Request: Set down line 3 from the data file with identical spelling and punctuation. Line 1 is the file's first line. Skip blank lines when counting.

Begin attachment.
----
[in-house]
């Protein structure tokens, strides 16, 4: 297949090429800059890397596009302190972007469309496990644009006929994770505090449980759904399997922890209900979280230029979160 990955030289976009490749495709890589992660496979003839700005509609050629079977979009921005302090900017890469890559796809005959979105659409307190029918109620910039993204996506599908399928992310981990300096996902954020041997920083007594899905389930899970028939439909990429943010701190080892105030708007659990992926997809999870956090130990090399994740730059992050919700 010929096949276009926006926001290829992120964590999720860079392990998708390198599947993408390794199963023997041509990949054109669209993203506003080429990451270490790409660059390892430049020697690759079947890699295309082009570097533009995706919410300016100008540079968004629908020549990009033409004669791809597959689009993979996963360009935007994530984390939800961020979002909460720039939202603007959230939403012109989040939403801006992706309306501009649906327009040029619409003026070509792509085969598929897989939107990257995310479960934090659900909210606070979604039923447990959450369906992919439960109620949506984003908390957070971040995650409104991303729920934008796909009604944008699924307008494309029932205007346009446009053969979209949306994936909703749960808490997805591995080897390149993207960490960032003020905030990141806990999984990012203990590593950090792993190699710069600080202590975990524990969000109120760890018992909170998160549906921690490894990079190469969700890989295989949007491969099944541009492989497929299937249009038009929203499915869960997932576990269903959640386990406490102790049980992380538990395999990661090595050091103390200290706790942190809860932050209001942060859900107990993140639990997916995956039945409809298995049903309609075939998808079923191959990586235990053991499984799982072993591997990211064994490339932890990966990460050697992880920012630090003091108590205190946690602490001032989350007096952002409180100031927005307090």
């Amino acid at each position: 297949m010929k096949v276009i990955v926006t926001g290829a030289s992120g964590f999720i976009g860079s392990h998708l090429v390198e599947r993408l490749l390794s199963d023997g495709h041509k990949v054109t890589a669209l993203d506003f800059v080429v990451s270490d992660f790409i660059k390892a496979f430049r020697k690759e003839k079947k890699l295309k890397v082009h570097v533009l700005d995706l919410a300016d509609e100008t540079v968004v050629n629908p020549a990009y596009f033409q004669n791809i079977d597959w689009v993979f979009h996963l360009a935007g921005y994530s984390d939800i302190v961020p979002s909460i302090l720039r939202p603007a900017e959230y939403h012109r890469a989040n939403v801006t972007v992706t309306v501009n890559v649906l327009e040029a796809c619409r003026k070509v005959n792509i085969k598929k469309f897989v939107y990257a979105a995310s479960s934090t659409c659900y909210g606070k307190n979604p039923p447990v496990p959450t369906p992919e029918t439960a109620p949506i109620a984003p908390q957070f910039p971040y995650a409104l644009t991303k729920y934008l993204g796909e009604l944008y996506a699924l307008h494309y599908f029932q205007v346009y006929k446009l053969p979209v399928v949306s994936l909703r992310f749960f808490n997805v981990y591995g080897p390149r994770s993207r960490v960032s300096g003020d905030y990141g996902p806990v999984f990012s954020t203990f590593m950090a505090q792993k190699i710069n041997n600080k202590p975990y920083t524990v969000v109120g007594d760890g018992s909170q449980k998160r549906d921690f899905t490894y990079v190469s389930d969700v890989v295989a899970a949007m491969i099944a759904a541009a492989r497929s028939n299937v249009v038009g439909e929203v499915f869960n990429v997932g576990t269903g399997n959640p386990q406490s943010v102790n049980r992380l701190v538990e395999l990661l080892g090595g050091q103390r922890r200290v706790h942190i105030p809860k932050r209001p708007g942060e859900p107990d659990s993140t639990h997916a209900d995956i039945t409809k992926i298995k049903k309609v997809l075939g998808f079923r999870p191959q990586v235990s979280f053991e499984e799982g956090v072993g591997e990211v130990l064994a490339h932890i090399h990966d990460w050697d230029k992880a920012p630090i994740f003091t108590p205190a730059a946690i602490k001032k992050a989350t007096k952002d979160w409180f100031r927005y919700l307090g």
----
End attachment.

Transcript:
């Amino acid at each position: 297949m010929k096949v276009i990955v926006t926001g290829a030289s992120g964590f999720i976009g860079s392990h998708l090429v390198e599947r993408l490749l390794s199963d023997g495709h041509k990949v054109t890589a669209l993203d506003f800059v080429v990451s270490d992660f790409i660059k390892a496979f430049r020697k690759e003839k079947k890699l295309k890397v082009h570097v533009l700005d995706l919410a300016d509609e100008t540079v968004v050629n629908p020549a990009y596009f033409q004669n791809i079977d597959w689009v993979f979009h996963l360009a935007g921005y994530s984390d939800i302190v961020p979002s909460i302090l720039r939202p603007a900017e959230y939403h012109r890469a989040n939403v801006t972007v992706t309306v501009n890559v649906l327009e040029a796809c619409r003026k070509v005959n792509i085969k598929k469309f897989v939107y990257a979105a995310s479960s934090t659409c659900y909210g606070k307190n979604p039923p447990v496990p959450t369906p992919e029918t439960a109620p949506i109620a984003p908390q957070f910039p971040y995650a409104l644009t991303k729920y934008l993204g796909e009604l944008y996506a699924l307008h494309y599908f029932q205007v346009y006929k446009l053969p979209v399928v949306s994936l909703r992310f749960f808490n997805v981990y591995g080897p390149r994770s993207r960490v960032s300096g003020d905030y990141g996902p806990v999984f990012s954020t203990f590593m950090a505090q792993k190699i710069n041997n600080k202590p975990y920083t524990v969000v109120g007594d760890g018992s909170q449980k998160r549906d921690f899905t490894y990079v190469s389930d969700v890989v295989a899970a949007m491969i099944a759904a541009a492989r497929s028939n299937v249009v038009g439909e929203v499915f869960n990429v997932g576990t269903g399997n959640p386990q406490s943010v102790n049980r992380l701190v538990e395999l990661l080892g090595g050091q103390r922890r200290v706790h942190i105030p809860k932050r209001p708007g942060e859900p107990d659990s993140t639990h997916a209900d995956i039945t409809k992926i298995k049903k309609v997809l075939g998808f079923r999870p191959q990586v235990s979280f053991e499984e799982g956090v072993g591997e990211v130990l064994a490339h932890i090399h990966d990460w050697d230029k992880a920012p630090i994740f003091t108590p205190a730059a946690i602490k001032k992050a989350t007096k952002d979160w409180f100031r927005y919700l307090g």